S&W and IL Stats Prove Growing Firearms Sales

Proving that delusional thinking is the key to anti-gun agit-prop, gun control advocates have been busy claiming that the U.S. firearms industry is in decline. That’s a bit like saying that men under 30 recognize FLBP as an acronym for the Forest Lands Beautification Program. I don’t think so. With the economy tanking and Obama looking like a two-termer, the firearms industry is on fire. The evidence is everywhere (including here at TTAG). For example . . .

Despite buying an earnings boat anchor that they can’t seem to throw overboard, Smith & Wesson’s earnings and stock price are way up. In case you missed it, money.msn.com headlines the news “Strong gun sales propel Smith & Wesson.”

Smith & Wesson reported a profit of $4.4 million, or 7 cents per share, for the three months ended Jan. 31. Analysts were expecting only 4 cents a share. The company is back in the black after reporting a loss of $52.8 million, or 88 cents per share, a year ago. That year-ago loss was due in part to the plunging value of the perimeter-security systems business the company is now trying to sell.

Revenue for the quarter was also a surprise, coming in at $98.1 million as firearm sales soared. Wall Street was expecting revenue of around $95 million.

And what about firearm sales in Illinois (of all places)? Ladies and gentlemen, we have the data. First, a quick data parsing edu-moment from the hive mind at wikipedia.org, explaining another, less sexy acronym: FOID.

FOID is an acronym for Firearm Owners Identification. To legally possess or purchase firearms or ammunition, residents of the state of Illinois are required to have a FOID card.[1] (The term is alternatively pronounced “a foid card” or “an F.O.I.D. card”.) The law has been in effect since 1968.[2]

The FOID card is issued by the Illinois State Police, who first perform a check of the applicant on the National Instant Criminal Background Check System (NICS), an electronic database maintained by the FBI.

OK, so first the number of FOID cards issued by the Powers That Be in Illinois:

2009 – 326,008 cards
2010 – 287,552 cards
2011 – 321,467 cards

And now, here’s the wiki411 on the other important sales-related acronym from Illinois: FTIP

Illinois law requires that, when a firearm is sold by a Federal Firearms License (FFL) holder or at a gun show, the seller perform a dial-up inquiry to the State Police to verify that the buyer’s FOID card is valid. This additional check is known as the Firearm Transfer Inquiry Program (FTIP). At the time of the inquiry, the police perform an automated search of several criminal and mental health databases, including the federal NICS database.

Keep in mind that the FTIP data below does NOT include checks run for concealed carry permits—if for no other reason that Illinois is the only state in these here United that doesn’t understand the simple fact that “bear” means “carry.” In other words, The Land of Lincoln doesn’t issue concealed carry licenses to civilians.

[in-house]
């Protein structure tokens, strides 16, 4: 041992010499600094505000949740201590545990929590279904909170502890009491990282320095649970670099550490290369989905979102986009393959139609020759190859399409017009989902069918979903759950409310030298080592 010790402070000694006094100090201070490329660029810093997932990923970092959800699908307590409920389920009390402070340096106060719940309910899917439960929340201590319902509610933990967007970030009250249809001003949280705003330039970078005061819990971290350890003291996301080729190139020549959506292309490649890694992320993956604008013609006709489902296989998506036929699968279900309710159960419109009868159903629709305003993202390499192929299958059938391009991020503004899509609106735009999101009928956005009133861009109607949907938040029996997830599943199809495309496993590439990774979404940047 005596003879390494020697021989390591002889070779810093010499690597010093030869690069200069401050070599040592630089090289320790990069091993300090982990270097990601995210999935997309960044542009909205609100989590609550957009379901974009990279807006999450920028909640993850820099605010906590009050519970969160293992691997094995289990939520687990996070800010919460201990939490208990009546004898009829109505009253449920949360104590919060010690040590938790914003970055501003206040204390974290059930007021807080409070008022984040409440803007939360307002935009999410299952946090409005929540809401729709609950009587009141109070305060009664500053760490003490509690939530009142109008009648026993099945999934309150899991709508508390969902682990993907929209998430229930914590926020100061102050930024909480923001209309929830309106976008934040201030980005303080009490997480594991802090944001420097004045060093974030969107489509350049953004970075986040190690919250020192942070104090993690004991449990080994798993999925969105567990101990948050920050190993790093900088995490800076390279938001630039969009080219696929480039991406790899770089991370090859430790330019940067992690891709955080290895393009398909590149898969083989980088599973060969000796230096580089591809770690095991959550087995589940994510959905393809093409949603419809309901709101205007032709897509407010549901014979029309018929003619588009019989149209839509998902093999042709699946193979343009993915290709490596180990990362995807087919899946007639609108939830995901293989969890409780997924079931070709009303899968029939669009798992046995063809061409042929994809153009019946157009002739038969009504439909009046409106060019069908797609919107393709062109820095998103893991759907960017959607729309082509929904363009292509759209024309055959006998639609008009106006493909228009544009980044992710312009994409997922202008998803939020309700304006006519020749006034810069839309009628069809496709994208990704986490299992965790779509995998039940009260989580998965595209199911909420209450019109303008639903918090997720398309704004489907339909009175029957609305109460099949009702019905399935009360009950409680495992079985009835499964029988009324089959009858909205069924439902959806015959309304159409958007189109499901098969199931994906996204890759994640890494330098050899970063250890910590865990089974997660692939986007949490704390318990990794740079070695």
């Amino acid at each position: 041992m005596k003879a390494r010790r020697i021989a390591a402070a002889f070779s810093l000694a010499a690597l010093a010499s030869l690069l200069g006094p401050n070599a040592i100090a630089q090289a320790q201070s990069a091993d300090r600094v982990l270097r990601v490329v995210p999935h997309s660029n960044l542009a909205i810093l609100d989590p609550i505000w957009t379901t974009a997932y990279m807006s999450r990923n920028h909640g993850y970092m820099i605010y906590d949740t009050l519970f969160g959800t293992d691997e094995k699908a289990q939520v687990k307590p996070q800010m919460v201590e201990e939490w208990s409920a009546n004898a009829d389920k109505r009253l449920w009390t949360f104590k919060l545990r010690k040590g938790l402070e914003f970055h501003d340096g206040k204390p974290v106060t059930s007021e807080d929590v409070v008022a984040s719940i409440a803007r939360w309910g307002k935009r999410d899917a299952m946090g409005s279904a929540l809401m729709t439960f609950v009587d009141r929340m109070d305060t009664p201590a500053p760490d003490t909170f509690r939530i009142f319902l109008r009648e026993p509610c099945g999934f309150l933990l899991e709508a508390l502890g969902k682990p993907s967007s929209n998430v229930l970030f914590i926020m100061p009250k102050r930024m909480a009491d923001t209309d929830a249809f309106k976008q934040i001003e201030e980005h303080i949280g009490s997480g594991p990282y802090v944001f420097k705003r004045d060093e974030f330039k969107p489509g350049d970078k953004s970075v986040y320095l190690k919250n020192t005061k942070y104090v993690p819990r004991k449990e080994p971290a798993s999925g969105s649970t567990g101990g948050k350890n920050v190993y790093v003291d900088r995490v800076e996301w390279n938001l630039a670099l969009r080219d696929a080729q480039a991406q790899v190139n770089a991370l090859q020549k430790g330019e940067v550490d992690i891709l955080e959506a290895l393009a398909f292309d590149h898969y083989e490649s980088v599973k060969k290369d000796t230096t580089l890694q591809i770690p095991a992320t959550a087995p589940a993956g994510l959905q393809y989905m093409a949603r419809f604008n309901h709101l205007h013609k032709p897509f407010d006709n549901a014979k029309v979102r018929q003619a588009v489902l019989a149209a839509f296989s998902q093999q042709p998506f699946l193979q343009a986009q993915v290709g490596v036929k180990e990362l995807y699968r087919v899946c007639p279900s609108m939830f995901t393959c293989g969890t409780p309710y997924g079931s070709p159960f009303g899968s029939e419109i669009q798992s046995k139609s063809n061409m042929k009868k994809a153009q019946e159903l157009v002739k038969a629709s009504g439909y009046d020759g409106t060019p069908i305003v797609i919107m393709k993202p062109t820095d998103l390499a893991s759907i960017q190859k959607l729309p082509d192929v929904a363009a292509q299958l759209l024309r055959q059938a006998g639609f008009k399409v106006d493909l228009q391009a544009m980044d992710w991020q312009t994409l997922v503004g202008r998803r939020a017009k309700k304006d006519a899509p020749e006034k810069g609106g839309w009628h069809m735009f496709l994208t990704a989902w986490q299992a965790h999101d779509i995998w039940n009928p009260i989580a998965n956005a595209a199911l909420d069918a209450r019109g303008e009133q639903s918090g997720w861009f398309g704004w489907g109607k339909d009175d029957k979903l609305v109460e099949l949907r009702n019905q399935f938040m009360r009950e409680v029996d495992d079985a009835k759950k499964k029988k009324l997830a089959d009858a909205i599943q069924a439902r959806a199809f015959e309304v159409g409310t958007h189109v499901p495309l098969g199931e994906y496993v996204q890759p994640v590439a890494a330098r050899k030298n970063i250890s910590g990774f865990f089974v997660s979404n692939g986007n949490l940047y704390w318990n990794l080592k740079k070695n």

2010 – 229,444
2011 – 275,841

These are big numbers. And there’s no indication that they are falling off the edge of a cliff. So where do gun control advocates get the idea that gun sales are down and going lower? The same place they get the idea that gun control is the key to reducing gun violence: their own fevered imagination.

comments

  1. avatar ST says:

    The Illinois stats are skewed low, in that over the counter gun sales to out of state residents in border states like Indiana and Wisconsin won’t be tracked through the FOID or FTIP systems.

  2. avatar Vinosaur says:

    Not a lot of people from IN and WI are coming to Illinoisikstan to buy firearms at higher tax rates. Especially when there is a mandatory 72 hour wait on pistols and 24 hour wait on handguns regardless of residency.
    The FOID program is useless, and yet another way we must cow-tow to Chicago politics.
    One point, not only is concealed carry illegal, ANY carry is illegal in IL unless you are politically connected. Of course the politicians are better than the rest of us as we all know so a separate set of rules apply to them.

    1. avatar John O. says:

      Except when you are on your property as written in state law.

  3. avatar Buzzy243 says:

    I can’t speak for Wisconsin or Indiana, but here in eastern Iowa gun owners sure as hell aren’t flocking across the Mississippi to buy firearms in Illinois. 
    The only good thing that has come out of the disgusting, unconstitutional, immoral, and draconian firearms laws in The Land of Lincoln is that they make it difficult for the law abiding citizen in Illinois to purchase ammunition. So while most retailers (i.e. Walmart, F&F, etc.) in Iowa can hardly keep pistol ammunition in stock, their counterparts in Illinois always have a ready supply.